Today's silent reading and homework check-in consists of kids reading their novel's written in verse and I circulate to do a fast check of all their homework. I stamp in their responses quickly, just to make sure they've completed them. Then I look more closely at the responses later.
Whenever possible, I begin my lessons with silent, independent reading. During this time, I actively monitor their reading progress by checking their out-of-class reading logs and engaging in reading conferences that cover a variety of topics.
To find ways to enact this section, please see my strategy folder.
For the second day of poetry discussion, we start with the homework question: What is this poem about? The poem "Eating Poetry" is definitely complex. There are elements of fantasy, magic, and transformation going on. During their first reading, kids definitely pick up on the fact that something mysterious is going on, but they have a hard time analyzing the poem as a whole. That's when I introduce the idea of chunking this poem into stanzas.
I recommend for the kids to read this poem stanza by stanza. What is the most important word found in each stanza that hints at meaning? I sometimes have them discuss this in small table groups.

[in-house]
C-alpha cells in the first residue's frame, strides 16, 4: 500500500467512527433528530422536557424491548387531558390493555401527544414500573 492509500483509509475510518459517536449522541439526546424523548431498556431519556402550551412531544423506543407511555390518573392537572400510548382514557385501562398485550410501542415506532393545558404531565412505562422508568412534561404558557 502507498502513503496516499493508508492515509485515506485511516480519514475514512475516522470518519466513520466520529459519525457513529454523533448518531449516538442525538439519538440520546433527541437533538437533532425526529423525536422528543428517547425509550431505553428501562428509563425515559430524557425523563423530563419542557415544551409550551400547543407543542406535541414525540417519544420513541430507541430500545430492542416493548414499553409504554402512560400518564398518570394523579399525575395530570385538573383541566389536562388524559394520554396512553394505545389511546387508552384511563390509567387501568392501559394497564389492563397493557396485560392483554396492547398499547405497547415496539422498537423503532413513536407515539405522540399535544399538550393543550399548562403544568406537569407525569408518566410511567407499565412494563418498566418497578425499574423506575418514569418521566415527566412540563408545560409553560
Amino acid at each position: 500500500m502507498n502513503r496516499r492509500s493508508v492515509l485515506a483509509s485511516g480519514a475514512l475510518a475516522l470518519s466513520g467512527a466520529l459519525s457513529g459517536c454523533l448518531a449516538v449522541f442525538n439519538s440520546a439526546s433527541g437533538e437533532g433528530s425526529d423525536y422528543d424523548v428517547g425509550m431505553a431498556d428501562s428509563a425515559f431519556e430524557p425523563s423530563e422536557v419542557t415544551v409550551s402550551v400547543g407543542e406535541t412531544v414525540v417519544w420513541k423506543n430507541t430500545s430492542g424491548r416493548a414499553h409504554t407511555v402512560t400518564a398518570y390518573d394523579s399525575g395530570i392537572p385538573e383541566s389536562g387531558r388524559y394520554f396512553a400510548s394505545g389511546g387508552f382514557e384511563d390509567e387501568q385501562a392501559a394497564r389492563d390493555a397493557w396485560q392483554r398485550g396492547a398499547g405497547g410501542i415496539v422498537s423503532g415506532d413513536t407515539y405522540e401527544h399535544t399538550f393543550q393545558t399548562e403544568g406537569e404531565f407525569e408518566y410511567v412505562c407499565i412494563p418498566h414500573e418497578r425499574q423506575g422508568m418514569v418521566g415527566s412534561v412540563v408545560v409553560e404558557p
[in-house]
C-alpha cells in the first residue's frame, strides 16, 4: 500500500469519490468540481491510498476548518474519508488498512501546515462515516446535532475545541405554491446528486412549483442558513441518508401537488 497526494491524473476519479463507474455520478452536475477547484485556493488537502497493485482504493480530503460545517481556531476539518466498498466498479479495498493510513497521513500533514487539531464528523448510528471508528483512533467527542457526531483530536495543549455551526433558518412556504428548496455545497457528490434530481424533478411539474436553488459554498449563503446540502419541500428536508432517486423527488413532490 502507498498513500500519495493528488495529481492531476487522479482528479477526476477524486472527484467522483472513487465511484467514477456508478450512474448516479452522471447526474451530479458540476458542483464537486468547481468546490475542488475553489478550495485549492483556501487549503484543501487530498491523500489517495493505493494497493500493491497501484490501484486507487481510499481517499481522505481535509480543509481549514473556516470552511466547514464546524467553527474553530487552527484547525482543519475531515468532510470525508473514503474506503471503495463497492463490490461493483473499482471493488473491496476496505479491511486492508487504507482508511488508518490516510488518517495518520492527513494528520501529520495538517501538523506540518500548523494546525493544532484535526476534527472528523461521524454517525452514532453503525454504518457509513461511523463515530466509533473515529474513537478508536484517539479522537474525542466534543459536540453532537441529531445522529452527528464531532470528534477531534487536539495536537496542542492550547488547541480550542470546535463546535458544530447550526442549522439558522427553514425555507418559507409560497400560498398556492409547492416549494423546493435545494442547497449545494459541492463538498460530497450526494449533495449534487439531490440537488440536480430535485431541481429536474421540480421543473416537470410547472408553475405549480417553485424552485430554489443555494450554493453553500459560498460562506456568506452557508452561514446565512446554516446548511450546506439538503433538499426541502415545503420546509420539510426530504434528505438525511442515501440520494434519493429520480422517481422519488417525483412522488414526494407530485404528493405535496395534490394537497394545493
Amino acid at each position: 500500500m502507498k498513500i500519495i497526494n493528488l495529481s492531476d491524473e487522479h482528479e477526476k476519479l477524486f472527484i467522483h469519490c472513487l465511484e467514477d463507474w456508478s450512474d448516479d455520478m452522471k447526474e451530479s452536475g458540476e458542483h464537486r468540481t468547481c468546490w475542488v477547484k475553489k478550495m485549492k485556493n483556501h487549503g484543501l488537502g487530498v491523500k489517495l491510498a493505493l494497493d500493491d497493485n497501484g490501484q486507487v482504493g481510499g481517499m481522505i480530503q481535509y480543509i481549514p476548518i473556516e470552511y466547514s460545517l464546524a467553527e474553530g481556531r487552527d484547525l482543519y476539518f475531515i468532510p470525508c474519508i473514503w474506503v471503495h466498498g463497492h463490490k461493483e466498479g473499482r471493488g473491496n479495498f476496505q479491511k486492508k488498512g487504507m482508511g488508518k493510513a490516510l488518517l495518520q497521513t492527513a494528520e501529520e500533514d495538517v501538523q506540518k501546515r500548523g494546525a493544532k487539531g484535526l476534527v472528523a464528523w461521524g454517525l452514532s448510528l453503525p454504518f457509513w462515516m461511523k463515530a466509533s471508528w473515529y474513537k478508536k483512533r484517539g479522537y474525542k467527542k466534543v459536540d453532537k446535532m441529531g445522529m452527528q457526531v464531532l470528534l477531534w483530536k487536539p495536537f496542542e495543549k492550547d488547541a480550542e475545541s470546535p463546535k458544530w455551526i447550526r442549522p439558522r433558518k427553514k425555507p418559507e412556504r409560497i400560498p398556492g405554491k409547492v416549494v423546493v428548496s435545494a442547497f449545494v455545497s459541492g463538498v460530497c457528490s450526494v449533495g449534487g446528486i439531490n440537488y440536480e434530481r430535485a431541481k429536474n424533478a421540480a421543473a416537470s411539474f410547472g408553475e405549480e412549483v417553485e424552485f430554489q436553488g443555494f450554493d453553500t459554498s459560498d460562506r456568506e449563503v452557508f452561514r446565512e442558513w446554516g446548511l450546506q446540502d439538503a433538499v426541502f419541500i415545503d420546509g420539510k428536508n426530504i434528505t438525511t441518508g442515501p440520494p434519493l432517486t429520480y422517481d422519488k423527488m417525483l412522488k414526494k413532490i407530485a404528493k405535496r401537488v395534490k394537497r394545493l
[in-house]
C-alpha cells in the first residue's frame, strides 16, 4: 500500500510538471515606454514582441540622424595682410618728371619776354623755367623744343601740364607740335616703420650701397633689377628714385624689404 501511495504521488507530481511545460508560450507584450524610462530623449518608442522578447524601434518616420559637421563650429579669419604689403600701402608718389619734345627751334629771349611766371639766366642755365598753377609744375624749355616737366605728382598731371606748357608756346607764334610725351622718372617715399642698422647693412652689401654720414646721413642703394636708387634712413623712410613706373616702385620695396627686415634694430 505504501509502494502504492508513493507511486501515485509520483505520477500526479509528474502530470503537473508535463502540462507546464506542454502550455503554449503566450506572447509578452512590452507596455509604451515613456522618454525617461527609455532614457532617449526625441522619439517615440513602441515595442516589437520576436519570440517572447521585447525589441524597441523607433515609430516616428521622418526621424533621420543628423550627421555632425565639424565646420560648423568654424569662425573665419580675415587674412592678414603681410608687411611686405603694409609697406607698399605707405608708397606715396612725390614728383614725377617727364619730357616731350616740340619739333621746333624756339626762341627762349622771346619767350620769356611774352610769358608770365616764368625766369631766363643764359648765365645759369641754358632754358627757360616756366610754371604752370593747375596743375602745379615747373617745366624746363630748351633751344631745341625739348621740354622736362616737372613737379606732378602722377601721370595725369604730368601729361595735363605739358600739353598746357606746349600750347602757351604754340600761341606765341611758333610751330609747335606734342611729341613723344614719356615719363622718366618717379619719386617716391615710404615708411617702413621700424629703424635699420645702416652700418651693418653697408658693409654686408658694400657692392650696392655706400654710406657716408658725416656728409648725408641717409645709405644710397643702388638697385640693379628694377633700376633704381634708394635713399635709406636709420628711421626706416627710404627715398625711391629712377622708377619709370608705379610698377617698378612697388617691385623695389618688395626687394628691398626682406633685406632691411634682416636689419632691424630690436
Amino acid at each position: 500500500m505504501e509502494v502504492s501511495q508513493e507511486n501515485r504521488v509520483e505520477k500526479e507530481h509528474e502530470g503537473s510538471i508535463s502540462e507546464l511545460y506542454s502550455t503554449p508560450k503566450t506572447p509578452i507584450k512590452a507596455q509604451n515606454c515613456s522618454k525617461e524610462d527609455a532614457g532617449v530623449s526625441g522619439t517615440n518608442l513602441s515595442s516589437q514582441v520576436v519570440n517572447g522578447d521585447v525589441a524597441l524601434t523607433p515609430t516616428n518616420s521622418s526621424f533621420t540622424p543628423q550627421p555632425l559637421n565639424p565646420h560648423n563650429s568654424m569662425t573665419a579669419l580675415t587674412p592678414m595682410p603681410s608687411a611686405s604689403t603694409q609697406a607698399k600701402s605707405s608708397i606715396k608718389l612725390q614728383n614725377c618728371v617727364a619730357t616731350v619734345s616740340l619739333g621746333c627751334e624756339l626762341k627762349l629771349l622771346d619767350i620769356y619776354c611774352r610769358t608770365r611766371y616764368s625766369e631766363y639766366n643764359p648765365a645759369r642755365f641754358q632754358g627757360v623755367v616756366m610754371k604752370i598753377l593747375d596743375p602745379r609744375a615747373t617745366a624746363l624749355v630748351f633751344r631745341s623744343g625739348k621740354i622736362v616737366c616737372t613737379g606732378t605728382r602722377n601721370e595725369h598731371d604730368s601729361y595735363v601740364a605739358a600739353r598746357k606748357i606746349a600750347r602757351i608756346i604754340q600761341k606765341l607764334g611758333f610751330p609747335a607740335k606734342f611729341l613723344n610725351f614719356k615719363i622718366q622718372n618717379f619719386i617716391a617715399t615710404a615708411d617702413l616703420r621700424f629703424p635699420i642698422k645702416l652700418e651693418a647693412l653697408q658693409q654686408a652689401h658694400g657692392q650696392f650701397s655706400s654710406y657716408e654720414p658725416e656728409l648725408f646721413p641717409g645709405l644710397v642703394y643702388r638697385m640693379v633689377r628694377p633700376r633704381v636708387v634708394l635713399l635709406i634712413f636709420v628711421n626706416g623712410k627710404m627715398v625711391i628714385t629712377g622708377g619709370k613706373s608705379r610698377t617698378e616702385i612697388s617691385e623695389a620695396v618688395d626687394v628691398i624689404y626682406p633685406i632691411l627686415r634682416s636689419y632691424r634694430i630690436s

Then, I post key questions that students come up with on the board:
Why is the librarian so sad?
What is brush?
What exactly is happening to the narrator of this poem?
This poem marks our exploration into a discussion of figurative versus literal. For example, when our narrator states, "I have been eating poetry," has he literally been eating poetry. Or could "eating poetry" actually mean something different? Students discuss.
I love the poem "Storytelling" because the format is so foreign to kids. I put it in my bracket because of the unusual format. After analyzing the poem for a while, kids find that there are multiple hidden meanings.
I put kids in random pairs to discuss the poem. The first question I post is:
Before you read a word of this poem, what did you notice about it's format? Did the layout of the poem remind you of a different kind of genre?
Many kids will deduce that it looks like a script. When they discover the script element, I ask if that contributes to the meaning in a new way. If you think about the title, and we think about the script layout, can you uncover meaning?
I have them discuss their responses in pairs. Eventually, I pose the question, what new information have you gathered about this poem after your discussion. Compare this to your initial response.
Another extra challenge is to talk about the number of stanzas. It can be tricky to count them and finding the correct amount of stanzas at the end is sort of a light and tricky bonus.
At the end of the period, students are asked to take away something new from the lesson. This is the writing time.
I ask them to write one new interpretation for each poem that was discussed during the mini-lesson. They write these responses directly on their homework. They can signify the "new" response with a different color or star.